Emir Abdur Rahman Kahn converted the people in the region to Islam — with British connivance — at sword-point. As Newby says, this was one of the last mass forced conversions in history. It was also a bloody, cruel affair. Nobody knows how many were killed, but it was clearly horrifically large. Ancient temples, artworks and the intricate wood-carvings which used to be a regional speciality were also burned. Newby spoke to some the last living people to remember the massacres — and the time before them.
We used to make wine and hunt bear,” says one. “There was much killing in those days and I was a great swimmer but I do not remember that time with much pleasure. No there is no longer any wine made,” he said rather wistfully. The coming of Islam to Kafiristan seemed to have had the same deadly effect as Knox and the Reformation on Scotland.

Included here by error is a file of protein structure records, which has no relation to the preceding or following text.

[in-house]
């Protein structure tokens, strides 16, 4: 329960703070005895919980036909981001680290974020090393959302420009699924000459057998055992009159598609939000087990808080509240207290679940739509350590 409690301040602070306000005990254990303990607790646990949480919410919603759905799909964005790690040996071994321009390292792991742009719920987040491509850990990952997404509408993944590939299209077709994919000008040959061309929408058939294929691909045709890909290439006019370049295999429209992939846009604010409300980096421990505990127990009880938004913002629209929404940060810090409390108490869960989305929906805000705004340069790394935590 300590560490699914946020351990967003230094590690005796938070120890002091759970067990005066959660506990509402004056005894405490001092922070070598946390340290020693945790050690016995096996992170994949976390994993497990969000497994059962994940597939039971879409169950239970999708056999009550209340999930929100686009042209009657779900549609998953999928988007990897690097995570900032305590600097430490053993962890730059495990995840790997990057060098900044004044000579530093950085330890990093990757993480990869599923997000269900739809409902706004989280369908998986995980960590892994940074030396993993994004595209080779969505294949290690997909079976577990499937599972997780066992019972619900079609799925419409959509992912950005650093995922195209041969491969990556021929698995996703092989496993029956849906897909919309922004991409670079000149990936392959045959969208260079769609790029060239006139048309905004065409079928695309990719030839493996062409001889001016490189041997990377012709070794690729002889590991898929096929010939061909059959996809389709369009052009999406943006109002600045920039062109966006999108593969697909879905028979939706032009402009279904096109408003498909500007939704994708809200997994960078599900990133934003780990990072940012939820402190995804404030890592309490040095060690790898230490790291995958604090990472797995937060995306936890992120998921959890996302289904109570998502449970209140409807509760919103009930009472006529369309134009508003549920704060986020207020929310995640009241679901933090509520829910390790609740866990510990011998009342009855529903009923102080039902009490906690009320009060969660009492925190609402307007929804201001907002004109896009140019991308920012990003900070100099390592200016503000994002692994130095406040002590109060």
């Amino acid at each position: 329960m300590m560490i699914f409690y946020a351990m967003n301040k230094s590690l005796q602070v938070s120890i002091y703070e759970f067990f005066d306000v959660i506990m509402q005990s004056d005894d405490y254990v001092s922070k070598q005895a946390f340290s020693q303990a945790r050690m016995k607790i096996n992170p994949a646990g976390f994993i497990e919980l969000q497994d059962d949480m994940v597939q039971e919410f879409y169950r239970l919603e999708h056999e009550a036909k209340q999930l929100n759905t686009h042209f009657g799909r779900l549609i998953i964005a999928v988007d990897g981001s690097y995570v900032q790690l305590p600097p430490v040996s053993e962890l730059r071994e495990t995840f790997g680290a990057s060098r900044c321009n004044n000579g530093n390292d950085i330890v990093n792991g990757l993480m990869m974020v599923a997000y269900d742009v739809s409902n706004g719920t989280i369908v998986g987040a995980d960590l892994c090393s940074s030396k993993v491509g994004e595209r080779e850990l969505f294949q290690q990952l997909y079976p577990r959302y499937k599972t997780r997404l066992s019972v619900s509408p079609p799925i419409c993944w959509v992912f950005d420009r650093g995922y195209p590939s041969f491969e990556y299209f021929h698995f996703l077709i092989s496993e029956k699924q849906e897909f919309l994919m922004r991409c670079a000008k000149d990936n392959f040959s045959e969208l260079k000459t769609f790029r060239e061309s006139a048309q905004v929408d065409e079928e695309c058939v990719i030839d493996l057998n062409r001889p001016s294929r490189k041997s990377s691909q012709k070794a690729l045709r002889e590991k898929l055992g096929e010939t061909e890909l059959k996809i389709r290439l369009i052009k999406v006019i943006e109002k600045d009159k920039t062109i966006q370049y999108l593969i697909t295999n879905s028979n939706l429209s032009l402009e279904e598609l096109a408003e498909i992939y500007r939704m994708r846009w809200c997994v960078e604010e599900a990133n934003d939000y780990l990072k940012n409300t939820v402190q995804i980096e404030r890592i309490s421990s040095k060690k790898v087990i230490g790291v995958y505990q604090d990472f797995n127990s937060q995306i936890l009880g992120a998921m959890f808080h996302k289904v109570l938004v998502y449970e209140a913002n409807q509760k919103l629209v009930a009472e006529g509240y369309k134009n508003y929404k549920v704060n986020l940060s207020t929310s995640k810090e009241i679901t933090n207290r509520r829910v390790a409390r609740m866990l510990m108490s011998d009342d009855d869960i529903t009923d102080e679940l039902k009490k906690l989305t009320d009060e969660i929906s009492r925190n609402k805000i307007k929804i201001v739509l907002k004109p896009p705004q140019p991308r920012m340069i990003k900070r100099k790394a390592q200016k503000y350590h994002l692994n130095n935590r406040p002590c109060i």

Those last words can’t but resonate today, considering the Taliban’s strength in Nuristan. The moments when humour drains away from the book nearly all concern mullahs who (in stark contrast to most of the other people they meet — and with one noble exception) are laughter free, unfriendly, occasionally downright hostile and always bossing their own people about. More than fifty years ago Newby was already observing the zealotry that would become one of the major themes of our century. He was also writing a book that shows why only damn fools would launch a military campaign in territory so tough, so isolated, so alien and inimical to Westerners, so governed by fanatics. Enter George W Bush, Tony Blair and the current state of tourism in Nuristan. The sad fact is that Newby is telling us about a place that is even more cut off in 2011 than it was in 1956. We have more chance of walking on the Moon — or indeed a giant spaceship like Rama — than getting through Nuristan unscathed. So A Short Walk In The Hindu Kush remains a book that tells us of mysteries and distant wonders. All the more reason to be glad that it does so in such exquisite style.